The cementitious material known as Cast Stone has been selected as the preferred waste form for solidification of aqueous secondary liquid effluents from the Hanford Tank Waste Treatment and Immobilization Plant (WTP) process condensates and low-activity waste (LAW) melter off-gas caustic scrubber effluents. Cast Stone is also being evaluated as a supplemental immobilization technology to provide the necessary LAW treatment capacity to complete the Hanford tank waste cleanup mission in a timely and cost effective manner. Two radionuclides of particular concern in these waste streams are technetium-99 (99Tc) and iodine-129 (129I). These radioactive tank waste components contribute the most to the environmental impacts associated with the cleanup of the Hanford site. A recent environmental assessment of Cast Stone performance, which assumes a diffusion controlled release of contaminants from the waste form, calculates groundwater in excess of the allowable maximum permissible concentrations for both contaminants. There is, therefore, a need and an opportunity to improve the retention of both 99Tc and 129I in Cast Stone. One method to improve the performance of Cast Stone is through the addition of “getters” that selectively sequester Tc and I, therefore reducing their diffusion out of Cast Stone. In this paper, we present results of Tc and I removal from solution with various getters with batch sorption experiments conducted in deionized water (DIW) and a highly caustic 7.8 M Na Ave LAW simulant. In general, the data show that the selected getters are effective in DIW but their performance is comprised when experiments are performed with the 7.8 M Na Ave LAW simulant. Reasons for the mitigated performance in the LAW simulant may be due to competition with Cr present in the 7.8 M Na Ave LAW simulant and to a pH effect.

  11. Medical prevention and treatment of urinary stones.

    PubMed

    Colussi, G; De Ferrari, M E; Brunati, C; Civati, G

    2000-01-01

    Despite revolutionary developments in minimally invasive methods for the removal of stones in the last 15 years, the medical prevention of urinary stones remains very rewarding, due to the continual increase in the prevalence of nephrolithiasis in western countries, the high recurrence rate of the disease, its complications, discomfort and the costs of lithotripsy. Medical prevention is highly effective (50-95% efficacy in different series) and cost-convenient; its basic elements are appropriate metabolic evaluation, adequate hydration, "common sense" diet, and, in selected cases, drugs of proven efficacy. Clinical-metabolic evaluation should aim at the recognition of specific types of nephrolithiasis, and sort out secondary and/or remediable cases, define urinary risk factors, assess patients' compliance and the side effects of any therapy during follow-up. Hydration has proved effective in clinical trials and population-based observational studies; "fluids" may consist of water (any kind), coffee (caffeinated or decaffeinated), tea, beer and wine; grapefruit juice appears to have an unexplained ill effect. Despite the lack of clinical demonstration that dietary manipulations reduce the recurrences of stones, biochemical and epidemiological data suggest that high sodium, animal protein and sucrose intake increase the risk. Undue reductions in Ca intake also appear to be detrimental both for stone recurrences and bone mineralisation: "adequate" Ca intake (800-1000 mg/day) should be encouraged, but only in food since supplemental Ca, as drugs, appears to increase the risk of stones. Effective drugs are available for cystine, uric acid, infected stones and several secondary causes of Ca nephrolithiasis; in "idiopathic" Ca nephrolithiasis, thiazides, allopurinol, K and K-Mg citrate and possibly neutral K phosphate have been shown to be effective, at least in specific metabolic contexts.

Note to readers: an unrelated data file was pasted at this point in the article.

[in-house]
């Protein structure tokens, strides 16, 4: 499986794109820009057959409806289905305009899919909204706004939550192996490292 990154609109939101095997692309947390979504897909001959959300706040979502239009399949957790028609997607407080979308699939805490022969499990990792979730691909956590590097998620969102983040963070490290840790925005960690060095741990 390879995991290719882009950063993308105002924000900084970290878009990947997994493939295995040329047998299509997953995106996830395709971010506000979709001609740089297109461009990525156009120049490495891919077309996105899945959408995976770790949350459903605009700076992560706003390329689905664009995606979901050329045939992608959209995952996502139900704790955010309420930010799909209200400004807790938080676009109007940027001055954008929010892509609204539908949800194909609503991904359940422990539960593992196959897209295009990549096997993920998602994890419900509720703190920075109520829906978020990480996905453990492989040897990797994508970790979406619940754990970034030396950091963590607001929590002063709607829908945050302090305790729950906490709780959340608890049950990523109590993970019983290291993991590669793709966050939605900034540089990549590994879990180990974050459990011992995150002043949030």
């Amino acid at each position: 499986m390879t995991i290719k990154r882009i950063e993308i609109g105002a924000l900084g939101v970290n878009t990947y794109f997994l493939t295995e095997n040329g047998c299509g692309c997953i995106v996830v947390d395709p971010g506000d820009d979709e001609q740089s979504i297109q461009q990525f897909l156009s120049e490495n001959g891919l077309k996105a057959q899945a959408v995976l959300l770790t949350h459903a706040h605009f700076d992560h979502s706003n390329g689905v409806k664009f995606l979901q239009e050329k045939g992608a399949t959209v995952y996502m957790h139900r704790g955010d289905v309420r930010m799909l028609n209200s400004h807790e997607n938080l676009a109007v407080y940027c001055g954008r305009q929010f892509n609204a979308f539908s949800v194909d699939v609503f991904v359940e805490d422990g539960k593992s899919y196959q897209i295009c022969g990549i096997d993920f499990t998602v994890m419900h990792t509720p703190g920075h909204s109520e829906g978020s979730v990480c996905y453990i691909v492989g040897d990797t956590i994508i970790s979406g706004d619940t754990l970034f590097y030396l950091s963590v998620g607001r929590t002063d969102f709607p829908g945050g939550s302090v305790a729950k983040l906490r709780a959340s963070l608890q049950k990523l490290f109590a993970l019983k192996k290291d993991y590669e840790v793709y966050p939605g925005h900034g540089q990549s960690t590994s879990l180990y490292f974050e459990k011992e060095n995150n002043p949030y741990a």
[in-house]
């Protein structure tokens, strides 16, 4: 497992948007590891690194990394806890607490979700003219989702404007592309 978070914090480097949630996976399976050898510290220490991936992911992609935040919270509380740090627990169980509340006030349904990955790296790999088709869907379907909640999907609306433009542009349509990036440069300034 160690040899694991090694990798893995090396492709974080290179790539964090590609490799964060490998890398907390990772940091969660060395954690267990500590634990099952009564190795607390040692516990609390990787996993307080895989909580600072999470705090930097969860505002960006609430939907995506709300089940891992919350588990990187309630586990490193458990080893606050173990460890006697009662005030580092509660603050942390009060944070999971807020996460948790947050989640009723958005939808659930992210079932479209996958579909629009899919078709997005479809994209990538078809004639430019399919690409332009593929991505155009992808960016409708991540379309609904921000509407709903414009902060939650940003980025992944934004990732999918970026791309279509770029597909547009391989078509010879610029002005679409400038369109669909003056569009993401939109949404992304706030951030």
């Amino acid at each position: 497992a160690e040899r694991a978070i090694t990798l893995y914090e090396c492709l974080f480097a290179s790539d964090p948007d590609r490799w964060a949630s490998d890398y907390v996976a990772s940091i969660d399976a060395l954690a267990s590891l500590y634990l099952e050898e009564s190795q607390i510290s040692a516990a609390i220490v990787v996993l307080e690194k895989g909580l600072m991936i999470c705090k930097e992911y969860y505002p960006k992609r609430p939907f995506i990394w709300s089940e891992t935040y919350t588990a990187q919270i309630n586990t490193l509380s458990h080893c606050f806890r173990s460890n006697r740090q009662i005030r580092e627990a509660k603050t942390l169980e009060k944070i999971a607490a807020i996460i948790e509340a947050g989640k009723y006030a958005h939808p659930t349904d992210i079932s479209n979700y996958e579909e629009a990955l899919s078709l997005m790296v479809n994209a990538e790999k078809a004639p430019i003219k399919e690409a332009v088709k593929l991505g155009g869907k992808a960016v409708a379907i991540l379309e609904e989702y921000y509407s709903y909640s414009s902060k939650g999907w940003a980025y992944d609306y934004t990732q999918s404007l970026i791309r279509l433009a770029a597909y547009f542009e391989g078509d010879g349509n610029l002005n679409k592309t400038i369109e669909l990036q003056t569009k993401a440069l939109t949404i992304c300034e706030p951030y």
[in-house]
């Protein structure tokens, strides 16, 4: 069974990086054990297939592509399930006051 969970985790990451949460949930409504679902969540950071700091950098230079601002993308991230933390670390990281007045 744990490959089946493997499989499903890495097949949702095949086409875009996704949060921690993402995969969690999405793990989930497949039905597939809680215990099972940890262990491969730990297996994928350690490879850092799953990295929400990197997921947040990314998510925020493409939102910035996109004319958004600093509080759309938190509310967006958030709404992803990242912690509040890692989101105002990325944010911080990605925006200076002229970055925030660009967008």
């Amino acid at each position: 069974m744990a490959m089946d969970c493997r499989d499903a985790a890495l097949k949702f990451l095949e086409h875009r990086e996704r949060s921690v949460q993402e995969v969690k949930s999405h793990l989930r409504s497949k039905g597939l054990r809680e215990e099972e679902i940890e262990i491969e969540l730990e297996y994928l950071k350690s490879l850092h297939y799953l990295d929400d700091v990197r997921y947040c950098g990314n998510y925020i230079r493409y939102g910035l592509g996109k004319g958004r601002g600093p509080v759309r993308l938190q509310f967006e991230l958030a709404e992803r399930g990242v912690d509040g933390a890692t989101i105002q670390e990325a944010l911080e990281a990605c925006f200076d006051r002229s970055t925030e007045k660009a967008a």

12. Monitoring for Renal Stone Recurrence in Astronauts With History of Stone

    NASA Technical Reports Server (NTRS)

    Reyes, David P.; Sargsyan, Ashot; Locke, James; Davis, Jeffrey

    2014-01-01